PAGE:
Places of Interest

Whether you interested in baseball, music or something in between there are plenty of landmarks to visit. Explore Fenway Park or the Grand Ole Opry -- just to name a few.

The tropical island next door that was off limits to Americans for more than half a century is now open for business … as long as you're not a "tourist."

Why have small towns like Helen, Georgia, and Solvang, California, gotten all dressed up in immigrant garb?

Toilet-themed restaurants in Toronto and Moscow are two recent examples of this weird craze spreading beyond Asia.

Lost islands are the stuff of adventure movies and ancient tales, but some actually did exist. Others were only alive in imagination or because someone mistook them for another place. Do you know any of these islands?

From murder sites to a building shaped like one of your body's major organs, these rooms for rent deliver way more than free WiFi. You'll never believe all the weird and wonderful places you can bed down.

Airbnb sounds like a win-win: Guests get a unique vacation experience often at less than a hotel would charge, while hosts make extra cash off spare bedrooms or second homes. But hotels, cities and tenants' groups don't feel as buoyant about Airbnb.

Southeast of Lima, Peru, between the Andes Mountains and the Pacific Ocean, are lines etched into the desert. See the Nazca lines in this gallery.

For most of us, hardwood floors and stainless steel appliances seem like nice upgrades. But the world's most expensive houses have heated driveways, private gyms and movie theaters. Jealous yet?

Serpent Mound, a winding mound of earth one-quarter mile long and three feet high, remains a mystery despite all the research. Serpent Mound State Memorial is the largest prehistoric animal effigy in the world. Read about Serpent Mound vacations.

Savannah, Georgia, is America's first planned city. General James Edward Oglethorpe (who had previously founded the colony of Georgia) founded Savannah in 1733. Read about family vacations to this series of neighborhoods centered around 24 squares.

Stone Mountain, Georgia, is the world's largest exposed piece of granite -- billions of cubic feet of rock. This immense monolith is just a short drive from Atlanta. Learn why it's not just the size of the rock that brings people to Stone Mountain.

A hiker's paradise unfolds at Amicalola Falls State Park. Twelve miles of trails weave throughout the Appalachian Mountains. Daring adventurers can brave the 8-mile trail from the park to Springer Mountain. Learn about vacations to Amicalola Falls.

St. Augustine Castillo de San Marcos and its 25 acres of old parade grounds are a St. Augustine must-see. The fortress, built by Spaniards between 1672 and 1695, is a marvel of a Renaissance relic. Learn about vacations to the Castillo de San Marcos.

The 56-foot statue of Vulcan in Birmingham, Alabama, is the largest cast-iron statue in the world. The creation of the glorious sculpture is tied closely to the roots of the city. Learn about family vacations to see the Vulcan Statue in Birmingham.

Natchez Trace originated thousands of years ago. Big animals such as deer and bison were the first to tramp along what became the Old Natchez Trace, and then the Choctaw and Chickasaw tribes used it. Learn about family vacations to Natchez Trace.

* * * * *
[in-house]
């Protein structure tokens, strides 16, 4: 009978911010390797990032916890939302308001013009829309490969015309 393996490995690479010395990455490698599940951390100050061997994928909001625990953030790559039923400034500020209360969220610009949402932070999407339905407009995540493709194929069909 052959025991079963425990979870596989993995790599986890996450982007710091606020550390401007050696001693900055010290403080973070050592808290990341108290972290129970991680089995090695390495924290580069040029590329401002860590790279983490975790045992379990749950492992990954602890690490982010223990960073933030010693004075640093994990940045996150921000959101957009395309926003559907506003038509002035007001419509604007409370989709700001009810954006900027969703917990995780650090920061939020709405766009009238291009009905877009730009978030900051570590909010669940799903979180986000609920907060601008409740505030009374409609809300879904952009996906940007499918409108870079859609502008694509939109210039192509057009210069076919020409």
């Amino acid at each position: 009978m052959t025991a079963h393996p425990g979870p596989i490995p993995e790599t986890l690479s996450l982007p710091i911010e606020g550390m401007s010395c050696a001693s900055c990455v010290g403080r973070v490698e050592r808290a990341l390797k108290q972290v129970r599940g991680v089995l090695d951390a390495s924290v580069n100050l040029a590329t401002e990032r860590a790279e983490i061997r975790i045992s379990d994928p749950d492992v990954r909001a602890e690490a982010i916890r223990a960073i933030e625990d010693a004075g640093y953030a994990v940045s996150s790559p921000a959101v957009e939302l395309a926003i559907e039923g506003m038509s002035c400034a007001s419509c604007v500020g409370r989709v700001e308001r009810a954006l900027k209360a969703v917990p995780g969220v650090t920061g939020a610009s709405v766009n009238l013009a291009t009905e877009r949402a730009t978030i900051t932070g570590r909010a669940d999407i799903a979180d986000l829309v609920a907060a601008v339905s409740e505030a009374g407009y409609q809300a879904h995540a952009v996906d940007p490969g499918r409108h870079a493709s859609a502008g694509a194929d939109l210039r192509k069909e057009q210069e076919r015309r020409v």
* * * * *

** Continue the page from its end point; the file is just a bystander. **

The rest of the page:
The U.S. Capitol is an icon of 19th-century neoclassical architecture in the United States. The building's cornerstone was laid in September, 1793; it's been burnt, rebuilt, expanded, and restored since then. Read about vacations to the U.S. Capitol.

Though tours of the White House have been very limited since Sept. 11 2001 (trips must be approved six months in advance) a stroll past this iconic home is the perfect way to begin or end a tour of the nearby museums and landmarks in downtown DC.

At the center of the Lincoln Memorial is a sculpture of Abraham Lincoln. One hand is clenched, one open. His gaze remains focused across the Reflecting Pool to the Washington Monument and the National Mall. Learn about vacations to Lincoln Memorial.

Monticello, the Virginia home of American founder Thomas Jefferson, is a Roman neoclassical masterpiece. Jefferson moved to the property in 1770, but the mansion was not finished until 1809. Read more about family vacations to Monticello.

Beale Street is not just a spectacle for the eyes, it's also an experience for the taste buds. Pots of gumbo and red beans and rice simmer at every corner. Learn about vacations to sample the Beale Street food, and more importantly, its music.

The Grand Ole Opry is a cultural phenomenon. It's a radio program that showcases American country music -- in fact, the longest-running live radio program in the States. But country music is just the beginning. Read more about the Grand Ole Opry.

People flock to Plymouth, Massachusetts, to watch whales, relax on the beach, kayak, and see the famous ten-ton granite boulder: Plymouth Rock is hallowed as the place where the Pilgrims set foot in America. Read about vacation to Plymouth Rock.

Henry David Thoreau wrote an account of his experiences in a hand-built cabin by this famous pond. His little book, often credited with creating the conservation movement, changed the world.

If you're touring Providence, Rhode Island, and its antique treasures, the best place to start is Benefit Street, also known as the Mile of History. Learn about the best time to visit, during the city's annual June Festival of Historic Houses.

The town of Stonington is the oldest borough in Connecticut, first settled in 1753. Both the lighthouse and the town represent the history and architecture of an typical Connecticut town. Read about family vacations to Stonington Borough Lightouse.